By default, the Toolbox itself is not displayed in the IDE; only the button for it is shown on the left-hand side of the screen. Clicking on the Toolbox button displays the Toolbox, shown below. The toolbox consists of the various objects that you will use to design your application.  These objects, called controls, are objects that you see in all standard Windows applications, such as textboxes, command buttons, radio buttons, checkboxes, etc.




When working on Windows Form applications, a preference of mine is to have the Toolbox “pinned” to the left so that is always showing (I believe it is inconvenient to have to “pop” it open all the time). To pin the Toolbar to the left, click the “pushpin” icon on the Toolbox’s title bar (shown circled here):



Now the Toolbox is pinned on the left-hand side of the IDE, and will remain so when you open VB 2010 subsequently.


At this point we will explore some properties of forms and controls, investigate some of the ways the IDE can help us work with these, and then proceed to build the Hello World sample program.

Objects in your VB.NET project are automatically given a "numeric name" (like "Form1", "Form2", etc.).  It is good programming practice to rename these objects to something more meaningful.

Forms have a name both in the Windows file system as well as an internal name used in your VB program code. Although these names can be different, it is good practice to keep them consistent. When renaming a form, it is best to start with the Solution Explorer, which contains a list of the files that make up your project. To rename a form, right-click on the form and select Rename from the context menu:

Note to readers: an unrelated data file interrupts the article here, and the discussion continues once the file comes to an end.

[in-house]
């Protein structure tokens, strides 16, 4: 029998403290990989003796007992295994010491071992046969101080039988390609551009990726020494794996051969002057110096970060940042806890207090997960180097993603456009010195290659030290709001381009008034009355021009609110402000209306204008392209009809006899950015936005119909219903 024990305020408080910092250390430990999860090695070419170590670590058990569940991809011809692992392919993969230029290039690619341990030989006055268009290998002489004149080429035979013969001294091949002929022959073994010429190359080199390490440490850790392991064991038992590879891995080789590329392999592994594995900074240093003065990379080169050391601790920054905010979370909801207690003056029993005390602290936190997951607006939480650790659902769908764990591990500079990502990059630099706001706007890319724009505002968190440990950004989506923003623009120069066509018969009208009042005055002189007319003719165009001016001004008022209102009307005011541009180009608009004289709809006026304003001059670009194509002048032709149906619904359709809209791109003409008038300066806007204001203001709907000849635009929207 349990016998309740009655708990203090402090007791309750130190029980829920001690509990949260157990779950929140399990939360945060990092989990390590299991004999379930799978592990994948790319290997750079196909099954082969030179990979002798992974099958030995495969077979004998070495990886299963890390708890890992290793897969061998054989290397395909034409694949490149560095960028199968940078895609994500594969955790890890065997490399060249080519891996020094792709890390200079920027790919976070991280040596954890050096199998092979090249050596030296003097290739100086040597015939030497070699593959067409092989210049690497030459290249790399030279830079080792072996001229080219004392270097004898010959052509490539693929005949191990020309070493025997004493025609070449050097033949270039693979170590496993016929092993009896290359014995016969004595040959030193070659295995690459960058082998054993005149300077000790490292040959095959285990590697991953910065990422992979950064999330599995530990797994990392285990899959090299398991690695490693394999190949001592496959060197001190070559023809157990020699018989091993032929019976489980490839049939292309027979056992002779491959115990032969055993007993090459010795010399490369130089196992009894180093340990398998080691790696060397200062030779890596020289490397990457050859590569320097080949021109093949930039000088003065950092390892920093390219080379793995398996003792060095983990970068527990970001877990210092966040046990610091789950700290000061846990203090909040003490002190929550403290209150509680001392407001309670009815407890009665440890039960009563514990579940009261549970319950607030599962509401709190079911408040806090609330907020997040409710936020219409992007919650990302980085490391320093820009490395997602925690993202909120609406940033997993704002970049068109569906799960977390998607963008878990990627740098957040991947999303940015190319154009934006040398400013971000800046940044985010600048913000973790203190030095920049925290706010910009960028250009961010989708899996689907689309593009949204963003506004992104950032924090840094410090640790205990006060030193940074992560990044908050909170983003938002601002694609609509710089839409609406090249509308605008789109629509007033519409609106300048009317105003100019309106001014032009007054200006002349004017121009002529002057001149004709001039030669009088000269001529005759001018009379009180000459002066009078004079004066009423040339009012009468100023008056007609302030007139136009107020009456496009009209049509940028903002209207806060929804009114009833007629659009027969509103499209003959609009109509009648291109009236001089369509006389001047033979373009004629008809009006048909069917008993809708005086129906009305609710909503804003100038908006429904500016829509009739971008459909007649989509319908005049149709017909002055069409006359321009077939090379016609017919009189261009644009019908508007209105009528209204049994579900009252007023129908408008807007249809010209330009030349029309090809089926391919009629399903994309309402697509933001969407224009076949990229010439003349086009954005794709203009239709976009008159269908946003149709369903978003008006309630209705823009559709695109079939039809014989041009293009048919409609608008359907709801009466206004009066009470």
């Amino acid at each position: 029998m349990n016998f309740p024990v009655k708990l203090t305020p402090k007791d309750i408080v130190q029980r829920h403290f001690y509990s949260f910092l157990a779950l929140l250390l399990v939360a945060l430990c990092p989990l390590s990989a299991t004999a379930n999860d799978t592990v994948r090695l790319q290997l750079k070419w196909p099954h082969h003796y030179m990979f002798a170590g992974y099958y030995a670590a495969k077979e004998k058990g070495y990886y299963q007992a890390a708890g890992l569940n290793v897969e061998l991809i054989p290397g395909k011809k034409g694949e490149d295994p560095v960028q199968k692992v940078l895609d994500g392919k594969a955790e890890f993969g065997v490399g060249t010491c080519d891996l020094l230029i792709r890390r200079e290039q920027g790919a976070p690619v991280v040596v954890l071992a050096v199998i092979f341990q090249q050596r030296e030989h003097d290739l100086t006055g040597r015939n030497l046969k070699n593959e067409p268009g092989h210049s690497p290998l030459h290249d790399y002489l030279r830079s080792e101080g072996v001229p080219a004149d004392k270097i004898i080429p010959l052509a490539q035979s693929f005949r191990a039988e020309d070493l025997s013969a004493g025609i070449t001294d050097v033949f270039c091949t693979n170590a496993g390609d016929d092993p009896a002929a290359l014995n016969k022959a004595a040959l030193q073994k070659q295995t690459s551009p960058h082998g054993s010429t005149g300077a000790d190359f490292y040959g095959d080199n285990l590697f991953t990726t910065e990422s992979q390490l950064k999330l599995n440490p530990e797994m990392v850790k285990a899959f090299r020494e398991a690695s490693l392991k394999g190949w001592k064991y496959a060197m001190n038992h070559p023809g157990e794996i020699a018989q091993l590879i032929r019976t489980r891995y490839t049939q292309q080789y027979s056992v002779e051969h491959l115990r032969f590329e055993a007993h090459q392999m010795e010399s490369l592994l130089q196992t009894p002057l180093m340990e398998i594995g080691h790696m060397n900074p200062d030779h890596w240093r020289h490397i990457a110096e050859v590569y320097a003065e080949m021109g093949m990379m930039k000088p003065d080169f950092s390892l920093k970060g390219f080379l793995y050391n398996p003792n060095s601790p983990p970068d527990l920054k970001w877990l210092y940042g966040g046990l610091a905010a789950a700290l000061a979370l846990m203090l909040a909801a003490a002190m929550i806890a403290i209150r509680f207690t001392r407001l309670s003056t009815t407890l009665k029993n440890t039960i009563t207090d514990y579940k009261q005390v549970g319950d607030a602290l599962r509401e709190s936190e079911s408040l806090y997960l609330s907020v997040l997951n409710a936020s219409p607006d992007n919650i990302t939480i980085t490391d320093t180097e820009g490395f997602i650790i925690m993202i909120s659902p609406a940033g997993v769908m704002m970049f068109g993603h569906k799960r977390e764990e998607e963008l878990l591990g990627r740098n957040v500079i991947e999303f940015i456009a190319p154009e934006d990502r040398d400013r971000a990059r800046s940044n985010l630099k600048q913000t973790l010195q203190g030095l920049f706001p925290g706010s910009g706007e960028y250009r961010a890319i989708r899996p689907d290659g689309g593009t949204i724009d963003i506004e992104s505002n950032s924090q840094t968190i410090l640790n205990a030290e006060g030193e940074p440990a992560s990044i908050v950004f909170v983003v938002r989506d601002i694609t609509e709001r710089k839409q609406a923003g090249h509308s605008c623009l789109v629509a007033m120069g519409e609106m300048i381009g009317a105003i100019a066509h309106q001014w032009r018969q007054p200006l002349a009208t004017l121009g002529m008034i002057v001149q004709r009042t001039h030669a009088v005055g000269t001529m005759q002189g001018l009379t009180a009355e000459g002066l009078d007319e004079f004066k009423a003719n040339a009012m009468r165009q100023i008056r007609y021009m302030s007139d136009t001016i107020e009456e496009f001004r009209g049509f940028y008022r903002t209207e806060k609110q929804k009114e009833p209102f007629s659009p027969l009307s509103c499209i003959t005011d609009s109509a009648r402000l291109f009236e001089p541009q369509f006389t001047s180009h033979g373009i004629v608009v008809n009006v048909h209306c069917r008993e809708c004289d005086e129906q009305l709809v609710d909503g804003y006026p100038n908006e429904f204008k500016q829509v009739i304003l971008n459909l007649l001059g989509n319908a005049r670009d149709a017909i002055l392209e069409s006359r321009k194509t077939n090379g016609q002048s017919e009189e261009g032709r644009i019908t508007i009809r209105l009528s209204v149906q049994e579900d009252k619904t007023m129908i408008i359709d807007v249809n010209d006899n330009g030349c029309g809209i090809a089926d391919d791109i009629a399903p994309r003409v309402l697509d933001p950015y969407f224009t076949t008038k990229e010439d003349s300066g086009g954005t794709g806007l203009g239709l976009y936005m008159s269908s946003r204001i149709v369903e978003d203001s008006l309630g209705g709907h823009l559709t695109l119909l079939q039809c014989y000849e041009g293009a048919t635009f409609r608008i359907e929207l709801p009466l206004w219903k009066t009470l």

After selecting Rename, the filename will become editable. Change the form name to frmHello.vb by typing over “Form1.vb”, and then press Enter:



Click on the form’s title bar to make it the active window, then locate the (Name) property in the Properties window (see the screen shot below). Note that the form’s name (the internal name used in the program code) has automatically been changed to “frmHello”, based on the filename change you made in the Solution Explorer. As mentioned above, it is best to keep these names consistent.


Still in the Properties window, change the Text property to Hello World App:


Note that the Text property of a form affects the text that appears in the form’s title bar:


Placing Controls on Forms

There are two basic ways to place a control on a form:

The first way is to double-click the desired control in the toolbox (a command button was used in the example).  The control is automatically placed in the top left corner of the form, as shown on the right.


You can then move and resize the control on the form as desired with your mouse.



The second way is to click the desired control in the toolbox once.  The mouse cursor becomes a "crosshair" when you move your mouse over the form, and you can draw the control on the form "manually".